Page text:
Right now, if one wants to get from Morningside Mall (Kingston / Lawrence) to Kingston / Queen, it’s 3 transfers: 86 to 102, to 12, to 22/502/503. Actually, it is easier to use subway and make 2 transfers.
A scheme that includes an all-Kingston route could look like this:
– Coxwell 22A bus covers all Kingston Rd: extended all the way to Morningside Mall, and goes there all day, 7 days a week. I suggest bus rather than streetcar for that route, as the demand will be light during evenings / weekends, and hence a bus can provide better frequency. A couple of buses should keep serving the short Coxwell 22 Danforth – Queen branch, so that possible delays on Kingston do not destroy service regularity on Coxwell.
– In addition to the 22A service, each segment of Kingston gets its shortcut route to subway. The TC’s Kingston / Morningside / Malvern LRT will cover the segment north of Eglinton; a new streetcar route will run from Main or Vic Park subway along Danforth and then Kingston up to Eglinton; bus 12 will keep serving the section of Kingston from Vic Park to Danforth. The latter two routes would run during peak hours and perhaps midday, but not on evenings / weekends.
– For the light rail connectivity, a short service track on Gerrard from Main to Vic Park may be added.
Steve: There are many ways to carve up routes in southern Scarborough and we will always have the problem of a diagonal Kingston Road crossing through the rest of the street grid. Travel patterns are diverse in this area, and it will be difficult to find one route that will work for everyone.
I’m going to cut off suggested routes with this comment as we could go on forever, but not very productively given that nothing is likely to be implemented for at least a decade.
Why not just run the Kingston line right on through to the downtown core and connect with the planned Waterfront east plans. Granted it would be quite a long trip but TTC has already shown a penchant for accepting long routes (Lakeshore, Transit city) and if the line were run as an LRT in it’s own ROW it would be less affected by delays that currently afflict the Lakeshore line.
A branch could connect it with the subway but I wonder if it would be economically feasible (time wise) to do the Kingston-Danforth-Yonge route (despite being a subway) vs the direct route route along Kingston.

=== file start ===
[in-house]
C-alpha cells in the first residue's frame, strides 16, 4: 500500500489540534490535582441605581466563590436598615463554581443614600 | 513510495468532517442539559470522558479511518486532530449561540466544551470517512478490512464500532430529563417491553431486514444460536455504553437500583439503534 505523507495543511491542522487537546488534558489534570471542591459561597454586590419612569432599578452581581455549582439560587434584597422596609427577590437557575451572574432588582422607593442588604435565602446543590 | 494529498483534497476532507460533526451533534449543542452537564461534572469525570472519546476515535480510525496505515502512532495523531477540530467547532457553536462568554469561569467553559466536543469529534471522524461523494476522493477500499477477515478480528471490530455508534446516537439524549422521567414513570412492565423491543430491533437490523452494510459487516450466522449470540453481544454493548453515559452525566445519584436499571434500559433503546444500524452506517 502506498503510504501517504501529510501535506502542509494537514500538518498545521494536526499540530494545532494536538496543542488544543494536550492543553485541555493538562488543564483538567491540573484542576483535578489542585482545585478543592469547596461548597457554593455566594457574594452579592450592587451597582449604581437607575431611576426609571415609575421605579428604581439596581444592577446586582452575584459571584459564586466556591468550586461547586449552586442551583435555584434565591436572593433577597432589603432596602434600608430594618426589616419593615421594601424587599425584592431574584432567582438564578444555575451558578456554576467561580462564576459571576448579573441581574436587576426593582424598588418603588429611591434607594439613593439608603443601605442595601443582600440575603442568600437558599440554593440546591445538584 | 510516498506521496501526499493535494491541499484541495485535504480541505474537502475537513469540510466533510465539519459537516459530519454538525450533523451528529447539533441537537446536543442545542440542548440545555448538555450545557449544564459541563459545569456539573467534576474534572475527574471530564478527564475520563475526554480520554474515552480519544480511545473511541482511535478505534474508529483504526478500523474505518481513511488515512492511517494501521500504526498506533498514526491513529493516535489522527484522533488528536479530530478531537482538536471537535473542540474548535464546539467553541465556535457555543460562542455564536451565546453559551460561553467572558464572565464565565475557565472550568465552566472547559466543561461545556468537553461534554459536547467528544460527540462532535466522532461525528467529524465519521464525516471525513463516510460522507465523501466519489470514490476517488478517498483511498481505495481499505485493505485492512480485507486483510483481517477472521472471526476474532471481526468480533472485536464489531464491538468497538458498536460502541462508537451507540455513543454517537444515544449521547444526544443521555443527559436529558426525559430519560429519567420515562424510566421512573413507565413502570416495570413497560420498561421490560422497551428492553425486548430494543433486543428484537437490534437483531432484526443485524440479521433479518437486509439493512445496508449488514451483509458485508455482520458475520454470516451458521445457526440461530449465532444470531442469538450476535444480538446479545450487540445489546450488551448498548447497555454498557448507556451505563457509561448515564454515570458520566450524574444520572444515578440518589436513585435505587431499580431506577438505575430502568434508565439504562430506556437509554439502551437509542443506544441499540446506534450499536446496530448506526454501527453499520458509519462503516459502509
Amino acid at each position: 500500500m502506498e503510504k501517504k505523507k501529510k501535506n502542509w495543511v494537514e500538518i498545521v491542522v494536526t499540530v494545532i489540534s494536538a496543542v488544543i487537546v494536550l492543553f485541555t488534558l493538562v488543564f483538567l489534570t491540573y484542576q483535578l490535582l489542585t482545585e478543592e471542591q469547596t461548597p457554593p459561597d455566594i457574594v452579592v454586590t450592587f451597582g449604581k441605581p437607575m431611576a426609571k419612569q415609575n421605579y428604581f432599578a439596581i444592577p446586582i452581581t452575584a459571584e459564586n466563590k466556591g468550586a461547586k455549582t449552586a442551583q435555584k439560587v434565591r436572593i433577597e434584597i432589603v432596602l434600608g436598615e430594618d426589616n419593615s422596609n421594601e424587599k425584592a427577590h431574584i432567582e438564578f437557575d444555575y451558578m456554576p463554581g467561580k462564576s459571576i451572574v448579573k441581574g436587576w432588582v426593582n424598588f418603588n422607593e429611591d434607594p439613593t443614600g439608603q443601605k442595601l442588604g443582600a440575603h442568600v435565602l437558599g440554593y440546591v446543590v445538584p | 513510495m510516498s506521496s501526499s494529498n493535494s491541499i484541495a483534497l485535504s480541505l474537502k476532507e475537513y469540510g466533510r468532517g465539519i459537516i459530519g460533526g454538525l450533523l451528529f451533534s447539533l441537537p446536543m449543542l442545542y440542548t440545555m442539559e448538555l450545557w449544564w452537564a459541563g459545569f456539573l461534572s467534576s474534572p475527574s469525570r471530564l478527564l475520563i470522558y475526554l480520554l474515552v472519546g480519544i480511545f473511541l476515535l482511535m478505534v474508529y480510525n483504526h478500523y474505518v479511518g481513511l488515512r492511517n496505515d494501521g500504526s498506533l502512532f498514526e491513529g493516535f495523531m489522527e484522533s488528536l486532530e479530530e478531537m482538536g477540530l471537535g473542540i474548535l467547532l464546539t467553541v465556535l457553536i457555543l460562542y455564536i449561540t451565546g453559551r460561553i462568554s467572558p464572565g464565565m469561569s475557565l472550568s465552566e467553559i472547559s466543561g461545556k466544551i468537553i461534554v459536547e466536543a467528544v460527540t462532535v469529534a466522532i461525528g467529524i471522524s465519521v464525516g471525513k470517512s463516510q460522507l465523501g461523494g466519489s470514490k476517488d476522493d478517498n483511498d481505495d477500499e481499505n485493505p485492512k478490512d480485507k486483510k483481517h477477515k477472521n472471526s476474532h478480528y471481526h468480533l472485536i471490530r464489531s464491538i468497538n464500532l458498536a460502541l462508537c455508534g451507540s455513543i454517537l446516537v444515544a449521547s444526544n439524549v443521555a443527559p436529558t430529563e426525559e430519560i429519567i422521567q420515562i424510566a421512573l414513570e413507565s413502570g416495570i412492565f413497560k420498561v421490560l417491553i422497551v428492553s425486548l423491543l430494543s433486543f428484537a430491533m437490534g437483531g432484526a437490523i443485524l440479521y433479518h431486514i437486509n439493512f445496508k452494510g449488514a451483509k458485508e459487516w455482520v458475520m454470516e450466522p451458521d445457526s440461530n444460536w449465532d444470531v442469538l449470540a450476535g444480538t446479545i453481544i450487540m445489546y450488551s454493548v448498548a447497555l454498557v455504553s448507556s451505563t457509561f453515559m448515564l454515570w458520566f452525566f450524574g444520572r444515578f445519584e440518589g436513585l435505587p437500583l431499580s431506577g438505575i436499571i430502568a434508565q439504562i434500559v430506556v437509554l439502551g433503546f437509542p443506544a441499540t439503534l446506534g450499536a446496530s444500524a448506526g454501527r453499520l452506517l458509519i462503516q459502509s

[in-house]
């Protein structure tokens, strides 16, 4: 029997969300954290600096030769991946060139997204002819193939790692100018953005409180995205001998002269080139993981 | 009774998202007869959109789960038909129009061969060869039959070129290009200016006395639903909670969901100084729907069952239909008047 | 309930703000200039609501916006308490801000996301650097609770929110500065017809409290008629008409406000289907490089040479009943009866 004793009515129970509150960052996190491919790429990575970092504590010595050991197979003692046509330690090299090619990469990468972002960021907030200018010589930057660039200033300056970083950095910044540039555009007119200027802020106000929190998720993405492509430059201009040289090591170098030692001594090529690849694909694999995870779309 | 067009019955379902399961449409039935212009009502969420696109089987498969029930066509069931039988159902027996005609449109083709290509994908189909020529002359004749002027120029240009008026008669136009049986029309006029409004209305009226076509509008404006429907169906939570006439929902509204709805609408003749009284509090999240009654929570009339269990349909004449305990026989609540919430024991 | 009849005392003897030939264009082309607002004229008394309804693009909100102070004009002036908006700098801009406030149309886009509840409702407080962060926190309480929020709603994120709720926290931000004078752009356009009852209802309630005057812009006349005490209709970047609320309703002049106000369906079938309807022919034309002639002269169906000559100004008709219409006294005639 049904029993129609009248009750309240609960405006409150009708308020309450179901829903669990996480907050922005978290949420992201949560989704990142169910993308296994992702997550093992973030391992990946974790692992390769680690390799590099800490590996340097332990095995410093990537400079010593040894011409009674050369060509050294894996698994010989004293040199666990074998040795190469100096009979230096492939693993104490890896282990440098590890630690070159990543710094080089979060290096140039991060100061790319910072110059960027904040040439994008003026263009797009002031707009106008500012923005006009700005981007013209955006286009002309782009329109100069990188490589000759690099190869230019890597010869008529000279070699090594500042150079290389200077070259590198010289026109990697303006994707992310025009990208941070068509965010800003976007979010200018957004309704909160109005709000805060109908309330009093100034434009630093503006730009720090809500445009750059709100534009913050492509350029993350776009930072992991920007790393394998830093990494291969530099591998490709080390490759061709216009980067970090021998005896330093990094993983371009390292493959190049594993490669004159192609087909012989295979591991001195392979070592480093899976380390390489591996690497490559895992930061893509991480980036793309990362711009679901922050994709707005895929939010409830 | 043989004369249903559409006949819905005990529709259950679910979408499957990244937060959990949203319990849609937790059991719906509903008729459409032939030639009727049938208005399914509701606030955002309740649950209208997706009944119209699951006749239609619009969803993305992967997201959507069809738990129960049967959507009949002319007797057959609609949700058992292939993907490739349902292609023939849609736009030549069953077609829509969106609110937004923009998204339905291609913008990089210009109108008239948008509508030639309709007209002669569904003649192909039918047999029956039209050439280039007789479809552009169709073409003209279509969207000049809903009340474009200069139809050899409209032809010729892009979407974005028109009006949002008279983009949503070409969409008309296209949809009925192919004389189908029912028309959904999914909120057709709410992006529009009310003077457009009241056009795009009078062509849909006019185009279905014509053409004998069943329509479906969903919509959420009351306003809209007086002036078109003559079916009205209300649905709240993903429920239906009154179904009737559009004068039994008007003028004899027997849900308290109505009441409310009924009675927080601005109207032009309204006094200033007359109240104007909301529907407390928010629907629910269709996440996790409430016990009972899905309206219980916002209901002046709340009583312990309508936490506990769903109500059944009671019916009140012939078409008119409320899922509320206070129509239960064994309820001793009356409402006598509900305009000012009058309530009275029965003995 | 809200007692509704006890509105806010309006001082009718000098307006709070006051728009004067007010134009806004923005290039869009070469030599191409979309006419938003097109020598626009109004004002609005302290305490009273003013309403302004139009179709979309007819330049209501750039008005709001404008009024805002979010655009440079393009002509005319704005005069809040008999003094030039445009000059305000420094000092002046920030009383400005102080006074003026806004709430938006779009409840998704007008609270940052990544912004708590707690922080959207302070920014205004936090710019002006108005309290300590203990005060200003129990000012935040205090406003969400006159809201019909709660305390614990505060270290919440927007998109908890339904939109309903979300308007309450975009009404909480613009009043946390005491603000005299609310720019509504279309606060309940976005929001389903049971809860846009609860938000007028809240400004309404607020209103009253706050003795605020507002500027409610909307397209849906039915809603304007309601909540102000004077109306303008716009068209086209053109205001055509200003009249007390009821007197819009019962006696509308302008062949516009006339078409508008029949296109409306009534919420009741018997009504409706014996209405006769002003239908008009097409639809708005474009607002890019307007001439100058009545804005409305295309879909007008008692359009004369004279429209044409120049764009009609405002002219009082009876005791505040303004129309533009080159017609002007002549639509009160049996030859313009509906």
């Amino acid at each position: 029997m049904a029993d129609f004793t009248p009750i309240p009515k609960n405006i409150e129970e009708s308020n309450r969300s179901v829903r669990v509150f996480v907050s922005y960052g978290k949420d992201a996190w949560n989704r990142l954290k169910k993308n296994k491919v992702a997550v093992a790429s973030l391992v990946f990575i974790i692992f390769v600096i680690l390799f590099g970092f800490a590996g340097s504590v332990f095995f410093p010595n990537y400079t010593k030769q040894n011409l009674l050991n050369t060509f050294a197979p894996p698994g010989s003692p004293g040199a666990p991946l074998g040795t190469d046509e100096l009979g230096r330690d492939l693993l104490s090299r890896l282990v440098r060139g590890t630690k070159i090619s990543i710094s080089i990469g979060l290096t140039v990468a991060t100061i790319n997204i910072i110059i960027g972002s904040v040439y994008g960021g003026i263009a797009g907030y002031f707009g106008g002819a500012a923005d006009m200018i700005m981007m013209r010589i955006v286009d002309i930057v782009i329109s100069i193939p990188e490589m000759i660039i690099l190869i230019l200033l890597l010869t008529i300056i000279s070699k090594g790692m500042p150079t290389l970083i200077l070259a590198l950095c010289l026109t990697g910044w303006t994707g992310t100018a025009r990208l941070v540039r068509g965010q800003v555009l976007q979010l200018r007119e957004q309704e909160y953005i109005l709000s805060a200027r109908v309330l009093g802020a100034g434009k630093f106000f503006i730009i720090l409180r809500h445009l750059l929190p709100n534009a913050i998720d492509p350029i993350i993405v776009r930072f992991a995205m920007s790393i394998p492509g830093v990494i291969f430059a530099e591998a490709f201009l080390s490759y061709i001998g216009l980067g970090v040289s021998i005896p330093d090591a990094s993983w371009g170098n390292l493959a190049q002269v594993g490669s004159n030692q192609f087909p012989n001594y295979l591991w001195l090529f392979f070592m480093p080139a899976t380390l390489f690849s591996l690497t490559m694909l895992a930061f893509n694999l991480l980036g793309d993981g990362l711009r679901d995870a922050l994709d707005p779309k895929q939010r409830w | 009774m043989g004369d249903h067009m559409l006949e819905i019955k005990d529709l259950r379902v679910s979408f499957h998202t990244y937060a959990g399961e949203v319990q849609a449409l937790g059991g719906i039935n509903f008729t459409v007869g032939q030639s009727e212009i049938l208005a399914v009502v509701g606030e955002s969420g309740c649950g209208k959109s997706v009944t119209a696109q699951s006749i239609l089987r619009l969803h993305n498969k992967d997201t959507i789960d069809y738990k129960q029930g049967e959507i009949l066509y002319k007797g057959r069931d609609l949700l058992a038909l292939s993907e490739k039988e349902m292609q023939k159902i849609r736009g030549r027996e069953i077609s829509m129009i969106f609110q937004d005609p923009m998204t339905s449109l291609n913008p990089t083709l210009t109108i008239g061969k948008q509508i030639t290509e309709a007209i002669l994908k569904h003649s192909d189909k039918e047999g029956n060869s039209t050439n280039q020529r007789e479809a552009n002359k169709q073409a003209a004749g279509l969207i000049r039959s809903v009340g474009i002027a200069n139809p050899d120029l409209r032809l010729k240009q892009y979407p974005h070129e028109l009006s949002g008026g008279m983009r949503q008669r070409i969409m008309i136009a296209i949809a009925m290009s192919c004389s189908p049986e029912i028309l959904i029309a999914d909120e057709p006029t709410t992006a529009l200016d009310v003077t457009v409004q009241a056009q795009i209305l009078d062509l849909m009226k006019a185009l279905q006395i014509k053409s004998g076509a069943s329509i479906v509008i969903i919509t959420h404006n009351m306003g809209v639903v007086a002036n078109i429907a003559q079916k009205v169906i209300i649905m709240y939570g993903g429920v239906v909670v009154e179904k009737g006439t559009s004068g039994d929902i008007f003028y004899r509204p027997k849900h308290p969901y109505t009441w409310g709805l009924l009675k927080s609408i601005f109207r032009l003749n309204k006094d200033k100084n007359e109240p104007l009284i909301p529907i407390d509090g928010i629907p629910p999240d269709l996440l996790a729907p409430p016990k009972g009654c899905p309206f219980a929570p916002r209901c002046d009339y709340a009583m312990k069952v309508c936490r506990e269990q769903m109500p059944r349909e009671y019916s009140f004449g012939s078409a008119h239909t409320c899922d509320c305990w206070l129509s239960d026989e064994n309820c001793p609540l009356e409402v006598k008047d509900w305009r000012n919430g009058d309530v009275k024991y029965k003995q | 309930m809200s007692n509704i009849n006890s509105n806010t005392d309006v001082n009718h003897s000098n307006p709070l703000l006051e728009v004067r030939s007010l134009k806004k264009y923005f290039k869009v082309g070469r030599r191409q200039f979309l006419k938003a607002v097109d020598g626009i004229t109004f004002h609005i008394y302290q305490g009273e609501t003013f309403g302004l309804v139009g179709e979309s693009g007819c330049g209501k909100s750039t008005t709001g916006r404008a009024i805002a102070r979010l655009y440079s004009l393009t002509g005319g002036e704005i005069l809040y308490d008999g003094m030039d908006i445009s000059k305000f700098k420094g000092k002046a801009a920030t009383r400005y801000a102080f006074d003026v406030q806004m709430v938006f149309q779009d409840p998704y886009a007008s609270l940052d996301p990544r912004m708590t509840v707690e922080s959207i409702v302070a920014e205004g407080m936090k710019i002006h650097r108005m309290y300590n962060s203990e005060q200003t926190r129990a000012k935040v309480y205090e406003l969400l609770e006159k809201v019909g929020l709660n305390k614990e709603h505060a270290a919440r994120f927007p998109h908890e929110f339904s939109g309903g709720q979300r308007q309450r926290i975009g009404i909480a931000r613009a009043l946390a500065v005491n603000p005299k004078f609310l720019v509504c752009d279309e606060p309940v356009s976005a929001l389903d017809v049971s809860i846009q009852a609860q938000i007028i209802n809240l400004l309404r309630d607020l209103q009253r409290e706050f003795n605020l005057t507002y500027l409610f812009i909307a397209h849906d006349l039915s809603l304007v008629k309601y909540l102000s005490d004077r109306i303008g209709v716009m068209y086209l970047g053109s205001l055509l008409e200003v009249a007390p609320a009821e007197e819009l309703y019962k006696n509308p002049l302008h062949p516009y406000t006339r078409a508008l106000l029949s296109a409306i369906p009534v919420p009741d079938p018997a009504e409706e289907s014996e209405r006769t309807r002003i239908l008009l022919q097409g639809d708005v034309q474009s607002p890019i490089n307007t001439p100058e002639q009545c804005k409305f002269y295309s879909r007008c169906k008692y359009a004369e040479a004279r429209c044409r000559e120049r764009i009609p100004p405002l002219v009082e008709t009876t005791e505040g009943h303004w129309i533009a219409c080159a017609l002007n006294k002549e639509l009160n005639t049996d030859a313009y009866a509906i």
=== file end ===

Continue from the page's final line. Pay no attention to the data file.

Steve: As I mentioned earlier, the travel survey shows that less than 1/4 of the riders on Kingston Road are going “downtown”. A route oriented to that type of travel will not attract as many riders as one which connects with a variety of north-south routes via the subway.
I would have to say that the Kingston Road streetcar should run along Danforth to Main, not Victoria Park, because it would allow a transfer to GO and the 506 Carlton streetcar. Also, running the streetcar to Main would provide service on the section of Danforth between Main and Victoria Park which would otherwise be eliminated.
Steve: Eliminated? Why? Probably there would be less duplicated bus service, but I suspect that something would survive albeit not on as good a headway as today.
“Steve: As I mentioned earlier, the travel survey shows that less than 1/4 of the riders on Kingston Road are going “downtown”.”
Is it fair to say though that the reason people are going N-S to the subway is that the existing streetcar routes aren’t getting people to downtown fast enough? Pouring more people into the B-D isn’t the answer either since it reinforces the bottlenecks at the YUS connection points.
Steve: Most people are not going downtown and that is independent of their mode of travel. A route that perpetuates the idea that the good folks in Scarborough have no place to go but Queen and Bay is doomed. They would use the subway to access other routes serving Scarborough and eastern North York, and the Bloor-Yonge issue is not a primary concern.
I’m wondering if it would be worthwhile to extend the (although rather sporatic) 502/503 cars up to Danforth, if other readers say that both Victoria Park and Main Street are unsuitable for streetcars.
Although I think that the cars from the Kingston LRT would do wonders for regular service on Kingston and Queen in terms of reliability, I don’t really think it’s a viable option anymore.
Looking at the Service Summary, I noticed that the Monday-Friday midday Downtowner 502 streetcar service has a headway of 20′ between Victoria Park and Coxwell. The Kingston Road 12 bus has a headway of 12′ 30″.
I, for one, would prefer a more frequent headway, no matter what vehicle is running, be it bus, streetcar, or horse drawn omnibus. Next would be capacity.